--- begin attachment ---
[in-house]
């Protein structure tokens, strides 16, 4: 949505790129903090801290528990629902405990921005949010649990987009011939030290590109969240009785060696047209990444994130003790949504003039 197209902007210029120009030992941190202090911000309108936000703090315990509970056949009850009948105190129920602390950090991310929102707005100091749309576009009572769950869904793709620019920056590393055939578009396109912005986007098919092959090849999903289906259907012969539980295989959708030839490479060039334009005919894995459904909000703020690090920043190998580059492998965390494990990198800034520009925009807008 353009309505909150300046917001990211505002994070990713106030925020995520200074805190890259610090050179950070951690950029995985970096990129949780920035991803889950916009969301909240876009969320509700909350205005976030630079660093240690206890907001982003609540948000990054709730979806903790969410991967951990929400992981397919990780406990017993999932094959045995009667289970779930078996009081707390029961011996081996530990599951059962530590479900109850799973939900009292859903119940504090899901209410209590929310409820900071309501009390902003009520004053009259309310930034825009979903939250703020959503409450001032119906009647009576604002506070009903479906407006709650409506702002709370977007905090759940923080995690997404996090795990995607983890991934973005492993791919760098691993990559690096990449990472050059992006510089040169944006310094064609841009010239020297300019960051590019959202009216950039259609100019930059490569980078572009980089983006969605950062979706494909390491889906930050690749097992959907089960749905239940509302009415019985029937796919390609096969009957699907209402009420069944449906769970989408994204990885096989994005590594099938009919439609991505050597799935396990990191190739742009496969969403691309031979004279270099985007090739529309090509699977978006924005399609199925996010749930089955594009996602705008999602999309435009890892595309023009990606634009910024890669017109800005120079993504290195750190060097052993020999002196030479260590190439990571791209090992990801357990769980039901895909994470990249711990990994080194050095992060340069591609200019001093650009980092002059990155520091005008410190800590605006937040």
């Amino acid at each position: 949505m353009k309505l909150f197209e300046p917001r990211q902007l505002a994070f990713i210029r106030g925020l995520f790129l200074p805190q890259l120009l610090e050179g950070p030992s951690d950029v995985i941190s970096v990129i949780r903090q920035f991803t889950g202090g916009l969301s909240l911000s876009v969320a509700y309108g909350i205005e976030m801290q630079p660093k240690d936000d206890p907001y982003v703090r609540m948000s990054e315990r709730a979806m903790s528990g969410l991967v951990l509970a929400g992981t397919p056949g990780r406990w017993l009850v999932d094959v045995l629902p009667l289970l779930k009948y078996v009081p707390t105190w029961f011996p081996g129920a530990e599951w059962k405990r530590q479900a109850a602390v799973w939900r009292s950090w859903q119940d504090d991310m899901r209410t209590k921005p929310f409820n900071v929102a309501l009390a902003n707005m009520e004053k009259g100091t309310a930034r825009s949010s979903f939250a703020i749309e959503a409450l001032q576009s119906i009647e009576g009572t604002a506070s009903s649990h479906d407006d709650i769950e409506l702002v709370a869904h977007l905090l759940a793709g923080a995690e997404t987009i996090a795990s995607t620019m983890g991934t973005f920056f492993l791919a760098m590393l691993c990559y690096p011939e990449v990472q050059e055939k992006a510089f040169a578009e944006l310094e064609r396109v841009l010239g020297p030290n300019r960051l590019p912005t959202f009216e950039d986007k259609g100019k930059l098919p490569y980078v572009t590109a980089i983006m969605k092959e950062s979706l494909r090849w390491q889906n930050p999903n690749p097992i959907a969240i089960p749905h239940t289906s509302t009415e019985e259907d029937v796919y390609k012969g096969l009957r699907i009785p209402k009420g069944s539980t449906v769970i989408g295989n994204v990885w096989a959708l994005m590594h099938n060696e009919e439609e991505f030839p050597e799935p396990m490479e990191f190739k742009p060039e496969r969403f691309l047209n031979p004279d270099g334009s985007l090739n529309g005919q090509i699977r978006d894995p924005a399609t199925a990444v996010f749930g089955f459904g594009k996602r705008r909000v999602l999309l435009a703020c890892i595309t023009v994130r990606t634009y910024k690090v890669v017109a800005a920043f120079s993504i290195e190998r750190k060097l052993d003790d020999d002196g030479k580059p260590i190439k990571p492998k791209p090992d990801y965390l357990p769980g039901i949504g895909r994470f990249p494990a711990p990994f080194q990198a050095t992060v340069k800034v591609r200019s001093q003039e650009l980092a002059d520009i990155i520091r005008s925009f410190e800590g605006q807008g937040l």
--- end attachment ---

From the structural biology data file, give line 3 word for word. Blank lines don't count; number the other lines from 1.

């Amino acid at each position: 949505m353009k309505l909150f197209e300046p917001r990211q902007l505002a994070f990713i210029r106030g925020l995520f790129l200074p805190q890259l120009l610090e050179g950070p030992s951690d950029v995985i941190s970096v990129i949780r903090q920035f991803t889950g202090g916009l969301s909240l911000s876009v969320a509700y309108g909350i205005e976030m801290q630079p660093k240690d936000d206890p907001y982003v703090r609540m948000s990054e315990r709730a979806m903790s528990g969410l991967v951990l509970a929400g992981t397919p056949g990780r406990w017993l009850v999932d094959v045995l629902p009667l289970l779930k009948y078996v009081p707390t105190w029961f011996p081996g129920a530990e599951w059962k405990r530590q479900a109850a602390v799973w939900r009292s950090w859903q119940d504090d991310m899901r209410t209590k921005p929310f409820n900071v929102a309501l009390a902003n707005m009520e004053k009259g100091t309310a930034r825009s949010s979903f939250a703020i749309e959503a409450l001032q576009s119906i009647e009576g009572t604002a506070s009903s649990h479906d407006d709650i769950e409506l702002v709370a869904h977007l905090l759940a793709g923080a995690e997404t987009i996090a795990s995607t620019m983890g991934t973005f920056f492993l791919a760098m590393l691993c990559y690096p011939e990449v990472q050059e055939k992006a510089f040169a578009e944006l310094e064609r396109v841009l010239g020297p030290n300019r960051l590019p912005t959202f009216e950039d986007k259609g100019k930059l098919p490569y980078v572009t590109a980089i983006m969605k092959e950062s979706l494909r090849w390491q889906n930050p999903n690749p097992i959907a969240i089960p749905h239940t289906s509302t009415e019985e259907d029937v796919y390609k012969g096969l009957r699907i009785p209402k009420g069944s539980t449906v769970i989408g295989n994204v990885w096989a959708l994005m590594h099938n060696e009919e439609e991505f030839p050597e799935p396990m490479e990191f190739k742009p060039e496969r969403f691309l047209n031979p004279d270099g334009s985007l090739n529309g005919q090509i699977r978006d894995p924005a399609t199925a990444v996010f749930g089955f459904g594009k996602r705008r909000v999602l999309l435009a703020c890892i595309t023009v994130r990606t634009y910024k690090v890669v017109a800005a920043f120079s993504i290195e190998r750190k060097l052993d003790d020999d002196g030479k580059p260590i190439k990571p492998k791209p090992d990801y965390l357990p769980g039901i949504g895909r994470f990249p494990a711990p990994f080194q990198a050095t992060v340069k800034v591609r200019s001093q003039e650009l980092a002059d520009i990155i520091r005008s925009f410190e800590g605006q807008g937040l």